A good Service Dog has to demonstrate more than enthusiasm and mastery of core skills. The dog must also show tolerance in the face of mild, but annoying and repetitive actions typical of a child. Of course you can’t endanger a real child during temperament testing, but this test will do the trick.
Repeating things over and over is a strong trait in human children. Every dog has a tolerance limit, but non-aggressive reactions are desirable. Whining, playful reactions, avoiding, escaping, or passive appeasement and acceptance are the desirable reactions.
If there is no aggression in the temperament, then aggression is not going to appear. Other behaviors reflecting fear or passivity will appear, but not biting. A dog like this will not defend itself, and must be protected from children’s actions.
I adapted this test from C. W. Meisterfield. I have read his work and disagree with most of his methods, except for this wonderful gem. It reveals so much.
What dogs should be tested?
This test can only be done on a “perfect” dog that has passed ALL other handling and general temperament testing. The dog must be happy to be handled everywhere, be groomed, have feet massaged. It’s not safe to do on any other dog.
Our goal is NOT to see if the dog is easily triggered to freeze, “whale-eye”, growl, or bite. We need to already have that information. We need to eliminate those variables previously, before doing this test. Those dogs should not be tested with the Annoyance-Tolerance test.
An accepting reaction to fast movements, grabbing, and jerking hand movements should already be present.
The dog must already accept mouth and tooth handling with a tolerant attitude.
This test is only for dogs that you consider perfect with every situation, that love everyone. You are digging a little deeper here, to see if that perfection reaches as far as dealing with repeated annoyance.
This test is suitable for professional trainers only.
Proceed in using this test at your own risk. In no way is the author responsible for errors and omissions which could cause harm to the tester or the dog.
Slow Motion is the key here.
This whole test is done in slow motion, and gently, as if petting the dog. EVERY motion you make is slow and relaxed and casual. Imagine honey pouring: that is the speed you use. This allows you time to observe the dog’s reactions, and gives plenty of time for the dog to decide how it wants to react.
When a group of students graduates from Martha Hoffman Hearing Dog Academy (MHHD), we always fling open the doors for a live Open House session online.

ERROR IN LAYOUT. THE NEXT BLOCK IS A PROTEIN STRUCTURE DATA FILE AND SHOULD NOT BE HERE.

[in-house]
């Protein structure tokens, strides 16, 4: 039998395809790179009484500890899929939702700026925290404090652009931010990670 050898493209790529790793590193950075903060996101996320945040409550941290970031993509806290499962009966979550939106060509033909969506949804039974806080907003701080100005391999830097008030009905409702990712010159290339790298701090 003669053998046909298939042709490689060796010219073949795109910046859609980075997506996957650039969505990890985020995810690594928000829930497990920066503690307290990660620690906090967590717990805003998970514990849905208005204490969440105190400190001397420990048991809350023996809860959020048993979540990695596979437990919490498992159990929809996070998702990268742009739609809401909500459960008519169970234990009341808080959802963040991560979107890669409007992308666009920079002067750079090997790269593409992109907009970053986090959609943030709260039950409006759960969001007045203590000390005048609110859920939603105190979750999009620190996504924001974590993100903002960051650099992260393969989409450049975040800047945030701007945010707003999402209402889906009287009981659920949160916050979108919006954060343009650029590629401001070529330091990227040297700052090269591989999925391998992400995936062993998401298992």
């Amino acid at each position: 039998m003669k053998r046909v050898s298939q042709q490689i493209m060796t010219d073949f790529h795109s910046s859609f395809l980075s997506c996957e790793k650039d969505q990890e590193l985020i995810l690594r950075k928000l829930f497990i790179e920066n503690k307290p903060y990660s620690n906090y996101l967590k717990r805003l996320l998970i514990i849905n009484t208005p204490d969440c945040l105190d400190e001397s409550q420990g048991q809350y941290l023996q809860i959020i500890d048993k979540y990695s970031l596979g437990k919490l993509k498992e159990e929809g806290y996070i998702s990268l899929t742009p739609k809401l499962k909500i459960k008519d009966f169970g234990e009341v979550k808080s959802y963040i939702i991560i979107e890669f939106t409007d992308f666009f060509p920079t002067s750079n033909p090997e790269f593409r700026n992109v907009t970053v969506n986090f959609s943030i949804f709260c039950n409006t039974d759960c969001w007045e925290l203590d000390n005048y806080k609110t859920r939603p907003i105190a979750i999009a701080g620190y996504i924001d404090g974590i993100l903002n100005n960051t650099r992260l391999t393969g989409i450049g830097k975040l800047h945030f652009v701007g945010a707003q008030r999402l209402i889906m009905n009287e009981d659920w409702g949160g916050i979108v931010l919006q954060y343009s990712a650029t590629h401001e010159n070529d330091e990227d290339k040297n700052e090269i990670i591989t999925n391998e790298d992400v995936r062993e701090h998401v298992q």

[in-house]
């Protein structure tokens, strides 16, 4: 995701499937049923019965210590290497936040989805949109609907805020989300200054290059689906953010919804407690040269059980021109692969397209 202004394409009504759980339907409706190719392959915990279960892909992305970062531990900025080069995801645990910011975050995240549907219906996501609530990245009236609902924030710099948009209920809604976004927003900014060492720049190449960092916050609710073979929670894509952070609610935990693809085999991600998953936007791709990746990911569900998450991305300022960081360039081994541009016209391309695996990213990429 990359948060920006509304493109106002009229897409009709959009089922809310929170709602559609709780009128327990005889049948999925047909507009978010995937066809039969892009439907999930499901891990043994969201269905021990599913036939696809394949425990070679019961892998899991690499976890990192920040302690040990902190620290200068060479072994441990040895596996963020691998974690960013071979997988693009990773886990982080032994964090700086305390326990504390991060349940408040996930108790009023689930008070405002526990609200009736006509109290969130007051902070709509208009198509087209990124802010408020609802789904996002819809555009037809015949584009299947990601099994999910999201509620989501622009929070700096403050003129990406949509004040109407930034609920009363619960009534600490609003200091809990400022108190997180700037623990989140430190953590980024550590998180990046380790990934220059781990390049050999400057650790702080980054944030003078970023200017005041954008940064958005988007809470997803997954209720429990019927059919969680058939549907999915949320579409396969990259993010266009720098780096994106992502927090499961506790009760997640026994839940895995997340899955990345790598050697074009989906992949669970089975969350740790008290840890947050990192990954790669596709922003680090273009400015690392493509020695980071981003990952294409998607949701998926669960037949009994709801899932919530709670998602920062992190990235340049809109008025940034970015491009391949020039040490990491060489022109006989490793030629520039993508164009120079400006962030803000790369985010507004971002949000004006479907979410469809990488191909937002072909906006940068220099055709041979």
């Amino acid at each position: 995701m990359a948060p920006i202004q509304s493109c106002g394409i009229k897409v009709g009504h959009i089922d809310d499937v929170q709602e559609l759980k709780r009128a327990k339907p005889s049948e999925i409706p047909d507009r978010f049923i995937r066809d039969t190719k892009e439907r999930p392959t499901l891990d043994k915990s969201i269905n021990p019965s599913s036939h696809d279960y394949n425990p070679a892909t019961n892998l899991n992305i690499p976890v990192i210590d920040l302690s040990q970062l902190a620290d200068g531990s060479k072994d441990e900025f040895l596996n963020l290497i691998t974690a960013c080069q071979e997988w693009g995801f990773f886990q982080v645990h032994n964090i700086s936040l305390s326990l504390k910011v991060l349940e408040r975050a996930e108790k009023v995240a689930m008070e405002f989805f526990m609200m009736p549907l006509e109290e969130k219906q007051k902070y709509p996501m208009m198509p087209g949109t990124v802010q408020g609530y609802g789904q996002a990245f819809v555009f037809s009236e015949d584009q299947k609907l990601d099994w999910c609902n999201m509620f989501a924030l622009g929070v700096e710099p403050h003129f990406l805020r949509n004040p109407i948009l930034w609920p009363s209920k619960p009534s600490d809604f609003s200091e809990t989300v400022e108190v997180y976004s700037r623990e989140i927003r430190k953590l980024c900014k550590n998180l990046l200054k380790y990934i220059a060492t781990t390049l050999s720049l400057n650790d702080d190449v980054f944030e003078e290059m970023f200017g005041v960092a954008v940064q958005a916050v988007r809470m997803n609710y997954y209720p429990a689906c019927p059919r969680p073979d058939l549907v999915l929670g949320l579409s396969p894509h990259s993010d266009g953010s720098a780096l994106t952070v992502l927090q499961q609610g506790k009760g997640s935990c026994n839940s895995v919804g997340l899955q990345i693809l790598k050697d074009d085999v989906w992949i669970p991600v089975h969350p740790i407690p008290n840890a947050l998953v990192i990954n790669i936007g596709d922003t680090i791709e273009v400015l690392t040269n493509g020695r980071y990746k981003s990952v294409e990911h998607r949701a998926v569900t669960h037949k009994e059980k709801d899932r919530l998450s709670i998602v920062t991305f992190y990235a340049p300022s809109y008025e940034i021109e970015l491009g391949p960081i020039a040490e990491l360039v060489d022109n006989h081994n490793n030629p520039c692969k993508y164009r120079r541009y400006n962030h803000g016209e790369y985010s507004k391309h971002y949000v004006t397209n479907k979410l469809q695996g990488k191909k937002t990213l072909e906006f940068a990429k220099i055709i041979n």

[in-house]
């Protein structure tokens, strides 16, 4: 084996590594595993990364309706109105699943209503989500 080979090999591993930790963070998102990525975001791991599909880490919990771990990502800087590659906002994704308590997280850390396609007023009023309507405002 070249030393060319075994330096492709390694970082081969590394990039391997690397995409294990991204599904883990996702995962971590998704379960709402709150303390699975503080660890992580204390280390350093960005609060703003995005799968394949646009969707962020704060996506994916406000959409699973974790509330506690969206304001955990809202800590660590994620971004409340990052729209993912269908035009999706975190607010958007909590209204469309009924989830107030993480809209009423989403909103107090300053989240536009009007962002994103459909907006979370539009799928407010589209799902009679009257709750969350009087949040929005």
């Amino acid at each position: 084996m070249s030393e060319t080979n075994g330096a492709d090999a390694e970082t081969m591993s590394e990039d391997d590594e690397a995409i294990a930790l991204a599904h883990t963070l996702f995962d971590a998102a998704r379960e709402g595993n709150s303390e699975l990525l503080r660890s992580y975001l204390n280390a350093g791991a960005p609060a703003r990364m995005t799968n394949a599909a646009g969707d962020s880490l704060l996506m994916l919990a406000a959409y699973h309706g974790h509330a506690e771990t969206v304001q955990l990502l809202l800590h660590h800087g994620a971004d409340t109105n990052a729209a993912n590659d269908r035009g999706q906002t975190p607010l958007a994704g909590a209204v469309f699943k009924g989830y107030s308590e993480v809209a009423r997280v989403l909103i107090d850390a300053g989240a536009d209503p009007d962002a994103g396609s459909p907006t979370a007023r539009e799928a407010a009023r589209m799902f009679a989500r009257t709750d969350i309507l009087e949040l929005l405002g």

We acknowledge our students for what they’ve achieved, talk about the discoveries they (and we) have had during the course, and we invite everyone to adopt a general-purpose learning game that can accelerate the progress of whatever dog you’re training or loving in your life.
To attend the Open House, you’ll have to become a member of the MHHD Open Forum group on Facebook. We post an event announcement there, and you simply RSVP so that we know to add you to the chat group.
The session takes place in live text chat. This makes the conversation accessible to everyone. It’s a great way to experience the model we use for the live chat sessions in our courses.
The dog accepts the handling every time it is repeated. It either enjoys it, or tolerates it without protest. If it playfully protests, the dogs’ protest should stop when the dog realizes the muzzle grasp is inevitable.
The dog should be on leash so that it must stay near the tester. It needs enough leash to make a choice to refuse the testing. I prefer to gently hold the dogs collar, so that I can feel its body moving.
The tester gently and slowly reaches for the dog’s muzzle, holds it shut very gently, and slowly pushes it down about an inch. Hold it for about two seconds.
Equally slowly, the muzzle is released and the hand moved slowly about a foot away.
- Wait two seconds, and repeat several times. The dog must see the hand coming.
- Watch the dogs behavior as the hand approaches.
- Watch the dogs behavior as the hand slowly retreats.
- Watch the dogs behavior as the hand is grasping the muzzle.
Stop the test if you see any freezing, whale eye, stiffening, or avoidance. This dog is showing you it does not want reaching motions, or to have its muzzle handled.